What is the cause of the frequent urban riots that have plagued American history?
We are entering a new age in America. A New Black Liberation Movement is on the rise in this country. The urban unrest many associated with the Civil Rights Movement and the Black Power Movement is now returning to America’s urban centers. Black Lives Matter protests are now common events in the daily news cycle, and on occasion these protests can turn violent as was seen in Ferguson, Baltimore and now Milwaukee. Now many Americans have begun to question this new social phenomenon. Some are asking why these riots are returning. What about America has sparked such violence in our urban centers?
To begin to analyze why such explosions of violence are returning, one must see why they existed in the past. Riots have always been unorganized spontaneous insurrections against the political establishment. The urban poor and working class people of the United States have continuously rioted as a desperate effort to fight back at the establishment that failed them. In the Nativist period, immigrant European factory workers would often riot and attack industrialist bosses and racist police forces. Insurrections like these would later be seen during the Civil Rights movement after many African Americans migrated to America’s northern urban centers. African American citizens would riot and attack local businesses and racist police forces. After the Civil Rights and Black Power movements, Latino and African American citizens would still often riot as seen in the infamous 1992 Los Angeles riot and more recently the Ferguson unrest.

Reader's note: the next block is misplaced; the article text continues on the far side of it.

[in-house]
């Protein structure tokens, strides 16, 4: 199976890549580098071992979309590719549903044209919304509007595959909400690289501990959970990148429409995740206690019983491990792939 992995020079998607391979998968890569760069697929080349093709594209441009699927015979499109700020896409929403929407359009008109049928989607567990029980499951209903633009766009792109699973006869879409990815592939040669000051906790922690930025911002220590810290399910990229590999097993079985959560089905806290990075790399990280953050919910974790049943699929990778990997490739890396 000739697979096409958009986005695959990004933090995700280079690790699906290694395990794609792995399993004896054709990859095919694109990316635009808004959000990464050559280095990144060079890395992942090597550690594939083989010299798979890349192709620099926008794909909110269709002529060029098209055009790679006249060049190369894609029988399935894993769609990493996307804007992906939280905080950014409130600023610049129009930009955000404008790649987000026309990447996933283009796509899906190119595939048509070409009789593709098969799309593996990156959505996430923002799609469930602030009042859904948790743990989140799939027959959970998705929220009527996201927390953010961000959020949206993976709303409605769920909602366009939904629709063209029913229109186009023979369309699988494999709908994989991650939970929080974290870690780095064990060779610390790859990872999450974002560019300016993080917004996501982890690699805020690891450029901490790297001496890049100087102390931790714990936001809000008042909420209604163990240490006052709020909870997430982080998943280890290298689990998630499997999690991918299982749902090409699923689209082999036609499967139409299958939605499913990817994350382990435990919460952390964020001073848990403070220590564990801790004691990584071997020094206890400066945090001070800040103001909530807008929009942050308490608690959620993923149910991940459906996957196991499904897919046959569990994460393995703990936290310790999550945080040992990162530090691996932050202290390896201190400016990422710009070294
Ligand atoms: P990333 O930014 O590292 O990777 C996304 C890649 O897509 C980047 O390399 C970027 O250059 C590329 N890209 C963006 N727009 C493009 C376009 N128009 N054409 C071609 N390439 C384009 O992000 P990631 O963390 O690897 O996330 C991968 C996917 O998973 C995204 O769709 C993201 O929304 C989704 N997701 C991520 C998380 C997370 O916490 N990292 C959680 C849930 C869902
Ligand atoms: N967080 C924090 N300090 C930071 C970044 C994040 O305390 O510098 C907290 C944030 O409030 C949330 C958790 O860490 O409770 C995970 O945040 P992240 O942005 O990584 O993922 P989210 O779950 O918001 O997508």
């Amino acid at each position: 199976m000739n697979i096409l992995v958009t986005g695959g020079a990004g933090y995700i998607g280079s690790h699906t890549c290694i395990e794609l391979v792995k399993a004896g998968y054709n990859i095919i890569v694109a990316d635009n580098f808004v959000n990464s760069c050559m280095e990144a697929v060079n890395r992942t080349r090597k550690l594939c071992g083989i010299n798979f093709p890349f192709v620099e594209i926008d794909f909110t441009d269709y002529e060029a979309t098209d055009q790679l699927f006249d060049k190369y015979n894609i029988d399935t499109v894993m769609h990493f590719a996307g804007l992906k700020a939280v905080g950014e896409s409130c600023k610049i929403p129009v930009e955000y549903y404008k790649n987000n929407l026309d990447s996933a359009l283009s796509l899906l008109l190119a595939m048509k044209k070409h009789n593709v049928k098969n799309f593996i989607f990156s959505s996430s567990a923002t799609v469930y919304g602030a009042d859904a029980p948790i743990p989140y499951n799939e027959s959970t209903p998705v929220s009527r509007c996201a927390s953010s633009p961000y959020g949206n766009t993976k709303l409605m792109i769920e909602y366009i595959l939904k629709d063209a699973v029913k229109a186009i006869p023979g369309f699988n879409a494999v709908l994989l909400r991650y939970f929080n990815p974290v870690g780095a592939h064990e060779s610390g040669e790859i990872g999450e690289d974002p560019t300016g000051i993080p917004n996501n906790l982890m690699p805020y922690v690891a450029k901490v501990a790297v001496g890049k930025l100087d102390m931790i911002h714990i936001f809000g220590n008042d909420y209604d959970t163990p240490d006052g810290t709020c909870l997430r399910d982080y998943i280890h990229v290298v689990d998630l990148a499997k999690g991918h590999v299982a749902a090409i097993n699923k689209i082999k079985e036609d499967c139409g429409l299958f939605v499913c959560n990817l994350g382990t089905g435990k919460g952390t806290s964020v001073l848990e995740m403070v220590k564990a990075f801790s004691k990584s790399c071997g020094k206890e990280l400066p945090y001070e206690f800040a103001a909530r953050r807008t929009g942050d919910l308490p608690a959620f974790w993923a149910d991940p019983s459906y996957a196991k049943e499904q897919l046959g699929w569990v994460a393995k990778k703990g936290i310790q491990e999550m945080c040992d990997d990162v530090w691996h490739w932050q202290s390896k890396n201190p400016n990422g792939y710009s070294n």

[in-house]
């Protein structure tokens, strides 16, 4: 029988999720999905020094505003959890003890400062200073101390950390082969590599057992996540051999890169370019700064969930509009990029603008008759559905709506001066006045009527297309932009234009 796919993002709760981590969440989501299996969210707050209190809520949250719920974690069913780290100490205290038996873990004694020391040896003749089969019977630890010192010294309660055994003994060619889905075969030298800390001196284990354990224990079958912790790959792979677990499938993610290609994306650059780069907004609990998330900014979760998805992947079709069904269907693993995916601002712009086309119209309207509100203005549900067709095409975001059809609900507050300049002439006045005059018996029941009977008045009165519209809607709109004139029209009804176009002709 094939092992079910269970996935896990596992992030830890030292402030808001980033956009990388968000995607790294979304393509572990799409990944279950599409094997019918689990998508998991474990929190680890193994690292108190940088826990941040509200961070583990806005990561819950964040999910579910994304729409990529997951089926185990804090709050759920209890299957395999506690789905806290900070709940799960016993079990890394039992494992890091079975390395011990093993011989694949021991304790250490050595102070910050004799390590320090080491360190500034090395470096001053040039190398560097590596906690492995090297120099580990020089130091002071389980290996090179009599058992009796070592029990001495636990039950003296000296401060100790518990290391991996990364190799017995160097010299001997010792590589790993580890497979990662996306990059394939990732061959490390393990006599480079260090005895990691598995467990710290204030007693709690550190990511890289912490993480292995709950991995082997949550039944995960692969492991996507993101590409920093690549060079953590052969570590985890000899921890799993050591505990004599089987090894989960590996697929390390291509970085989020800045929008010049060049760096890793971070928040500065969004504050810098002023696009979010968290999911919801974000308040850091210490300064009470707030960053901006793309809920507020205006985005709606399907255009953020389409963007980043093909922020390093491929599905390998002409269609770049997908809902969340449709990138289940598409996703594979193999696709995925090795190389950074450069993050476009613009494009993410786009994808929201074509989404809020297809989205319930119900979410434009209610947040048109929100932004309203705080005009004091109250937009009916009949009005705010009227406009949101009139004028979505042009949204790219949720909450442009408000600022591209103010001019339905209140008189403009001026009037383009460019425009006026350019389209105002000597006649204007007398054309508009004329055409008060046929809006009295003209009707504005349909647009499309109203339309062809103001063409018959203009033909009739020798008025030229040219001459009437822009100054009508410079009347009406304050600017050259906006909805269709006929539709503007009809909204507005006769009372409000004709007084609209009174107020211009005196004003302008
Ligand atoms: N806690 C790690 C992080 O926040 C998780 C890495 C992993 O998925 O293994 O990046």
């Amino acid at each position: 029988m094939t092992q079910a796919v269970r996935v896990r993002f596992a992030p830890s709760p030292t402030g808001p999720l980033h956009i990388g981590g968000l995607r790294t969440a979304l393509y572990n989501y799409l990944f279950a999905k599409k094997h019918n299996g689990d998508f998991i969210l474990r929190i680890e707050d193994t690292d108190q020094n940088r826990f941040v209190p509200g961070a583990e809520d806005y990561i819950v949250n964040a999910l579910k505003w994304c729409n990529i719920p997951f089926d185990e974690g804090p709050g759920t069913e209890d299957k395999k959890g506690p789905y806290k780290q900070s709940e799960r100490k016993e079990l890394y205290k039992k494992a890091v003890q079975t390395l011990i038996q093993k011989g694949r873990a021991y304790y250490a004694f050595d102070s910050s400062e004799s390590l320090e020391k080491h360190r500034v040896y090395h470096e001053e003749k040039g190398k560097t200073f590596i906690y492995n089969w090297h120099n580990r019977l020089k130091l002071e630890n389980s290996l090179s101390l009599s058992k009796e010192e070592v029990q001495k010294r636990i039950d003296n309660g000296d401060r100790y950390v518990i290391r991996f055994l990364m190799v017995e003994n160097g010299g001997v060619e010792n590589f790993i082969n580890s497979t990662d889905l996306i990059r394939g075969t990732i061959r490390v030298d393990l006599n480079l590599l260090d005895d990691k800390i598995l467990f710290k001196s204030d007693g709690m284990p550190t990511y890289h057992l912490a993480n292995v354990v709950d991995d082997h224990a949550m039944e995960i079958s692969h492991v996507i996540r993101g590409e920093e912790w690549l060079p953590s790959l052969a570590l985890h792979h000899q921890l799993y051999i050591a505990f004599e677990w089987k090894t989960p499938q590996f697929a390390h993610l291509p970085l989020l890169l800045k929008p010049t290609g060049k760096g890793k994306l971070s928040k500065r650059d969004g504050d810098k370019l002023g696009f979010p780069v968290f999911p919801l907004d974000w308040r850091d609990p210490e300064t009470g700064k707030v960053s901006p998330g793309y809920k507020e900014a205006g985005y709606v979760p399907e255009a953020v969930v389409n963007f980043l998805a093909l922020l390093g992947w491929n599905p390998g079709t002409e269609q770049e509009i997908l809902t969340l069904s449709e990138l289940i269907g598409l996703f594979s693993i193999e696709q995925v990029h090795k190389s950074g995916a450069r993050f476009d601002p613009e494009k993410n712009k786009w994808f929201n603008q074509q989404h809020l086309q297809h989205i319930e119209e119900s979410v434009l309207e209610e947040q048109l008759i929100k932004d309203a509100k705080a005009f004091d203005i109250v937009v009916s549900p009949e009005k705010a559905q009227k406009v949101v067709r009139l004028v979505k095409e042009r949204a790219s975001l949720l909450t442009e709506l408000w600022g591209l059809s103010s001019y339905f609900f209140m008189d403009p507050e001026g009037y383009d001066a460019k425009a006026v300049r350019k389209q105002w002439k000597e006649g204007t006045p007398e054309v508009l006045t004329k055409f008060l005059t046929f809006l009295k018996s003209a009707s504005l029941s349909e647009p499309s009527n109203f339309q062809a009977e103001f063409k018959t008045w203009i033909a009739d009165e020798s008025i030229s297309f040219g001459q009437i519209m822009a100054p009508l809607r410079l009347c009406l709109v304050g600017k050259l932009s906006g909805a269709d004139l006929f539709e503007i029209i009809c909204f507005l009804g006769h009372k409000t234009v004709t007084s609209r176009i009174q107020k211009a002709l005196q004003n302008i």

What is the common relation between these instances of unrest? Each was an unorganized expression of rage. Working people of the United States have often organized their resistance to their oppression. Strikes, rebellions, occupations, marches, and boycotts, are common methods of organized protest that have frequented American history. However, riots are an expression of unorganized rebellion. These unorganized rebellions are often triggered when a historically oppressed community is overcome with rage, often triggered by a dramatic event. The initiation of a new draft policy pushed the Irish American community of New York over the edge and resulted in the 1863 New York City draft riot. The beating of Rodney King and the acquittal of the officers in question would cause the Latino and African American communities of Los Angeles to boil over into the 1992 L.A. riot. These dramatic incidents may have triggered the riots, but disillusionment with the political establishment had already long existed in many of these communities, and these incidents were just straws that broke the camel’s back.
However, the rage in these communities is never organized. No political party, labor union, or other political organization is able to funnel the rage into organized protest. Instead the leaderless protesters end up sparking an unorganized insurrection we label as a “riot”. Without any direction there is chaos, there is no meaningful resistance but only an explosion of violence. Even in cases where an organized force tries to appear it may not successfully channel the militancy of the community. During the Ferguson unrest the organization Black Lives Matter was unable to totally channel the community’s militancy into their program of non-violent protest, instead many decided to bring their violent rage directly to the Ferguson police forces.
Today this cycle of violence continues. Many oppressed communities across the United States remain disillusioned with the current establishment and have no organizations to fully channel their political rage. Organizations like Black Lives Matter and Campaign Zero cannot successfully channel the militancy found in the United States into their non-violent organizations. Until this mass political anger is pacified, America will continue to see sudden insurrections in its many urban cities.